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Students at Beaver school give an angel her wings

Saturday, June 1, 2013, 12:01 a.m.

Even at Christmas, Angela Zak has never seen her home look the way it did on Friday — when 530 angel wings dotted the front lawn.

“I was so surprised. They made me happy. I have no idea what I'm going to do with all of them,” said Angela, who is 10 and was diagnosed with a rare and aggressive type of acute lymphoblastic leukemia one year ago.

Angela's schoolmates made the angel wings; each bore a handwritten note.

She first saw the wings when she returned from Children's Hospital on Friday afternoon. Angela was at the hospital to receive chemotherapy in her spine.

By late afternoon, Angela's mother, Laura Zak, said the home was the center of attention in Beaver.

“It's an amazing sight,” Laura Zak said. “We have people stopping by and neighbors walking over. I have never seen my own house look like anything like this.”

Angela is in the fourth grade at Dutch Ridge Elementary School. Doctors diagnosed her with leukemia last June, and she's spent about six of the past 12 months in the hospital. She has been unable to attend school this year and is tutored at home.

On Friday morning, the 37 students in sixth-grade teacher Pam Learn's class rode a bus to the Zak home, where they spent about 30 minutes placing the angels on the lawn.

The wings are made of white paper, decorated and covered with plastic. Every student in the school made one.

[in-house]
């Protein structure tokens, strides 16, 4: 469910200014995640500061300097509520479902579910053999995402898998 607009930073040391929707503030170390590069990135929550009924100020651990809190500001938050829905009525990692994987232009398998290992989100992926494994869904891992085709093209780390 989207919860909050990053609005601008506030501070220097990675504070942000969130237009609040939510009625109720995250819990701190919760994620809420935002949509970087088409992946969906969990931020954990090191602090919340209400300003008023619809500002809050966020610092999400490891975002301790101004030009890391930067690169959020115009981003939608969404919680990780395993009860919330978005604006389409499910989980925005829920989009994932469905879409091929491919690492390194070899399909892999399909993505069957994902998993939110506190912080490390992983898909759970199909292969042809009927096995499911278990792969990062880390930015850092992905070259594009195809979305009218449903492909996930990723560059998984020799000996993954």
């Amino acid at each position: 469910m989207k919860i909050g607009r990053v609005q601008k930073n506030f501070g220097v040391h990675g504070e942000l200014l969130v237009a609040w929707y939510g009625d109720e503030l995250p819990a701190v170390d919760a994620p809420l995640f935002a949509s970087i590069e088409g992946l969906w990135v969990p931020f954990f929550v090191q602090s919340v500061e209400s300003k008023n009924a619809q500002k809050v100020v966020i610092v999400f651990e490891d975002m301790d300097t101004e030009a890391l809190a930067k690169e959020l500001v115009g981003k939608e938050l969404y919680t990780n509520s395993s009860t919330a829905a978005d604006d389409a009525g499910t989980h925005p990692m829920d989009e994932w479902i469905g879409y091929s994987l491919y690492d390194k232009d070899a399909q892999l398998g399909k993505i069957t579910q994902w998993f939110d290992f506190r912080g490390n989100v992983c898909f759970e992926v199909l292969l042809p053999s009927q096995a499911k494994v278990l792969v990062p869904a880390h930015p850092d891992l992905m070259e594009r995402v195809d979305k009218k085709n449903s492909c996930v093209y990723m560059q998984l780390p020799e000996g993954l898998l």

“They were so excited about this. They really miss her, think about her and want her to get well,” Learn said. “And she brings out the best in them. The messages they wrote on the angel wings were very heartfelt.”

Learn admires Angela.

“Angela is an amazing, brave child who never complains, never says, ‘Why me?' and always thinks of other people, even now,” she said.

Angela's form of acute lymphoblastic leukemia, called Philadelphia chromosome-positive, is a life-threatening childhood cancer that requires weekly chemotherapy for about two-and-a-half years. That type of cancer makes remission more difficult.

Since Angela was diagnosed last year, the community has overwhelmed her family with support and encouragement. Her classmates even sold lemonade to raise money for Angela's treatment.

“Everyone is just so supportive,” Laura Zak said. “Angela is amazing; she is my hero.”

Rick Wills is a staff writer for Trib Total Media. He can be reached at 412-320-7944 or at



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